Mercado, J. M., Figuroa, F. L., Niell, F. X. et al., A new method for estimating external carbonic anhydrase activity in marcoalgae, J. Phycol., 1997, 33: 999.CrossRefGoogle Scholar
  22. 22.
    Kaplan, A., Reinhold, A., CO2 concentrating mechanism in photosynthetic microorganism, Annu. Rev. Plant Physiol. Plant Mol. Biol., 1999, 50: 539.CrossRefGoogle Scholar
  23. 23.
    Maberly, S. C., Exogenous sources of inorganic carbon for photosynthesis by marine macroalgae, J. Phycol., 1990, 26: 439.CrossRefGoogle Scholar
  24. 24.
    Cook, C. M., Lanaras, T., Colman, B., Evidence for bicarbonate transport in species of red and brown macrophytic marine algae, J. Exp. Bot., 1986, 37: 977.CrossRefGoogle Scholar
  25. 25.
    Maberly, S. C., Carbonate ions appear to neither inhibit nor stimulate use of bicarbonate ions in photosynthesis byUlva lactuca, Plant Cell Environ., 1992, 15: 255.CrossRefGoogle Scholar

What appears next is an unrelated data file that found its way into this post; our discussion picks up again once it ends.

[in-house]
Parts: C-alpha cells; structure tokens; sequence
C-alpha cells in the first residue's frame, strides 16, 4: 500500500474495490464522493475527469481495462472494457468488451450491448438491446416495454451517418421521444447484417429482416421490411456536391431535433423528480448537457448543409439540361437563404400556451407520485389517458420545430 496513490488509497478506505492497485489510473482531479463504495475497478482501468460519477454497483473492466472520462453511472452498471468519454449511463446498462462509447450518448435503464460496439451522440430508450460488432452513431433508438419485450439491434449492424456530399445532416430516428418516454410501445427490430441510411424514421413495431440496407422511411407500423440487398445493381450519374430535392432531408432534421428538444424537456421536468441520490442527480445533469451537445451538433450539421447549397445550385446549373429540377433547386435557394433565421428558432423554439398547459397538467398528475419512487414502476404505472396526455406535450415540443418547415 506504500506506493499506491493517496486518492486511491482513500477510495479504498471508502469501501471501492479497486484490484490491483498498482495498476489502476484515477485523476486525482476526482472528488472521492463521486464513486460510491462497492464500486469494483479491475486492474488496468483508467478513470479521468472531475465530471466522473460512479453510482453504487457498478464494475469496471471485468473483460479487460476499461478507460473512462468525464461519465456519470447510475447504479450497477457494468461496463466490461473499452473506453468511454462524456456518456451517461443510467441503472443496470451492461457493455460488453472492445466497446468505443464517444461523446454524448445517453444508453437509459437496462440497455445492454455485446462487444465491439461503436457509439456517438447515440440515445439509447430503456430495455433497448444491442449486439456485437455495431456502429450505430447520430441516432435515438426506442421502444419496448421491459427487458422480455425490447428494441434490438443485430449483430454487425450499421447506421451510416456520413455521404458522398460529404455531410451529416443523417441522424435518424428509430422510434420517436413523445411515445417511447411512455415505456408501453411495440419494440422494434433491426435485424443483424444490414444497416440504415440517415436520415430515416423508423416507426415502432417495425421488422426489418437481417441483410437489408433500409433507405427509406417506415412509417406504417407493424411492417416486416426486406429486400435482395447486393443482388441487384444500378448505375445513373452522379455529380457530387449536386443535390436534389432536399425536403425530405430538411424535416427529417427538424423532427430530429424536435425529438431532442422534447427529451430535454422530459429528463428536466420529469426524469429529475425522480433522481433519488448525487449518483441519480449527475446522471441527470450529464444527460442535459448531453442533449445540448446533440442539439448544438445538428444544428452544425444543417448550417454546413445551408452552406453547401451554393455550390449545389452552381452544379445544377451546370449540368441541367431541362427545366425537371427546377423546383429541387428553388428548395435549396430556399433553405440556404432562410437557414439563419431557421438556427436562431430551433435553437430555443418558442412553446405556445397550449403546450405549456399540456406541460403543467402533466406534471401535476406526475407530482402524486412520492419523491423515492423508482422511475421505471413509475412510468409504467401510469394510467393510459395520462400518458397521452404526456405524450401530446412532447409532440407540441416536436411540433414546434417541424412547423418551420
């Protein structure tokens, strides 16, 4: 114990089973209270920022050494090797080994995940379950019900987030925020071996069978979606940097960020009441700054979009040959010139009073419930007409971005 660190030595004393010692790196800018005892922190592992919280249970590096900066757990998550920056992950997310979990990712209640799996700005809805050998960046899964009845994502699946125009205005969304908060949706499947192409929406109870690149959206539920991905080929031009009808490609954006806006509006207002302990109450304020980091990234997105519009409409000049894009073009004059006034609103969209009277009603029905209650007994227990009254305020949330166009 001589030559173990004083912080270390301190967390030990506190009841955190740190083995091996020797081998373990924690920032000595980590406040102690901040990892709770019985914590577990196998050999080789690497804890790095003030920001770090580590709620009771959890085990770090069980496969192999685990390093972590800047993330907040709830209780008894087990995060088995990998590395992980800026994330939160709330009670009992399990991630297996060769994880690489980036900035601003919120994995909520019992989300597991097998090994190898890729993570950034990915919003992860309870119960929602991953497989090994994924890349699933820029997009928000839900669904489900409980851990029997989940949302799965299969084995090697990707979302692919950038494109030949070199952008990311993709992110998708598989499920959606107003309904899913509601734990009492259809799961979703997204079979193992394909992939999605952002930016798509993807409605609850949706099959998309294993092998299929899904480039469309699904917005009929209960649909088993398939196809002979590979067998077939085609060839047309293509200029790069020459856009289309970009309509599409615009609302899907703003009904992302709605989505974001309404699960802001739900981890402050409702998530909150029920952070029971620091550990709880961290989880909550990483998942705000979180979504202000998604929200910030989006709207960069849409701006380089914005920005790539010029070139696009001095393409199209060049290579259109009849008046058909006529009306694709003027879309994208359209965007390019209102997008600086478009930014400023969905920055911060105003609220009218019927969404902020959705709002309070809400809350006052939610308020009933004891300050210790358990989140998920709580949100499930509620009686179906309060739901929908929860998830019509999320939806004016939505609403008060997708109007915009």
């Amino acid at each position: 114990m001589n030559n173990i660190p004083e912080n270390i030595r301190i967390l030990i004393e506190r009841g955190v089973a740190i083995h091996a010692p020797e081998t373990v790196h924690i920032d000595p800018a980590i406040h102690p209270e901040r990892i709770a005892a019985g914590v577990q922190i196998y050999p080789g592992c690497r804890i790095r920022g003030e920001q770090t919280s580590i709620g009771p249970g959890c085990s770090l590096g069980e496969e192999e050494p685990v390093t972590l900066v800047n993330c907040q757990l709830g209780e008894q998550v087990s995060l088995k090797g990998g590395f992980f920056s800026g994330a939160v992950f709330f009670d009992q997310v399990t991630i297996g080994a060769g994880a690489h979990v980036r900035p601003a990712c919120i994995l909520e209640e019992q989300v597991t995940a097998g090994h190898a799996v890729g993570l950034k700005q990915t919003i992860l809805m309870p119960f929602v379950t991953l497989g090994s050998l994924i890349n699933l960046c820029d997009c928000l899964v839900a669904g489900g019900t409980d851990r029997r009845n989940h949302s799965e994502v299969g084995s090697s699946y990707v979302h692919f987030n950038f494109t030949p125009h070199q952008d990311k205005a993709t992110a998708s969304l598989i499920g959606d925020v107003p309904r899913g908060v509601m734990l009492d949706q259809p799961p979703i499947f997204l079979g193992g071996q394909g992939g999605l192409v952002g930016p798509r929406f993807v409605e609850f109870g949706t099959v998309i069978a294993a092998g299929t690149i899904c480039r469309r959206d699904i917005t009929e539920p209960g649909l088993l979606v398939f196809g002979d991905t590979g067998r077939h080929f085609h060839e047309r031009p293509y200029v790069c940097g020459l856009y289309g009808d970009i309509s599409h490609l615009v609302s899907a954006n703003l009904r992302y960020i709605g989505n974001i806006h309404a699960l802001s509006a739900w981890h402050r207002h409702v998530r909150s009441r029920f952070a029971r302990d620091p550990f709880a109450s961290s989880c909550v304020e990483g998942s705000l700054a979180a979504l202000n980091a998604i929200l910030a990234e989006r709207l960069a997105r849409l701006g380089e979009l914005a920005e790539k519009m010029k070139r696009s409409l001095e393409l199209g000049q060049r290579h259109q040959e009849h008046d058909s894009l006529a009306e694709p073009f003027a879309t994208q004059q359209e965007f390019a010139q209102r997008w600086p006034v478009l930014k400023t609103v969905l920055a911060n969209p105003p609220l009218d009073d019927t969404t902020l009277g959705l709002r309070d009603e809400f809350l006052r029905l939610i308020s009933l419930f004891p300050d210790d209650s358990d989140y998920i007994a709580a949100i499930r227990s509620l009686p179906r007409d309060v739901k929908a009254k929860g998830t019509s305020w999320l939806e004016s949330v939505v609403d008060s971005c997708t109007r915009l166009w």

26. 26.
    Kerby, N. W., Raven, J. A., Transport and fixation of inorganic carbon by marine algae, Adv. Bot. Res., 1985, 11: 71.CrossRefGoogle Scholar
  27. 27.
    Johnston, A. M., Raven, J. A., The utilization of bicarbonate ions by the macroalgaeAscophyllum nodosum (L.) Le Jolis, Plant Cell Environ., 1986, 9: 175.Google Scholar
  28. 28.
    Colman, B., The effect of temperature and oxygen on the CO2 compensation point of the marine algaUlva lactuca, Plant Cell Environ., 1984, 7: 619.Google Scholar
  29. 29.
    Smith, R. G., Bidwell, R. G. S., Mechanism of photosynthetic carbon dioxide uptake by the red macroalgaChondrus crispus, Plant Physiol., 1989, 89: 93.CrossRefGoogle Scholar

Copyright information

© Science in China Press 2002

Authors and Affiliations

  1. 1.Marine Biology Institute, Science CenterShantou UniversityShantouChina
  2. 2.Institute of HydrobiologyChinese Academy of SciencesWuhanChina

Personalised recommendations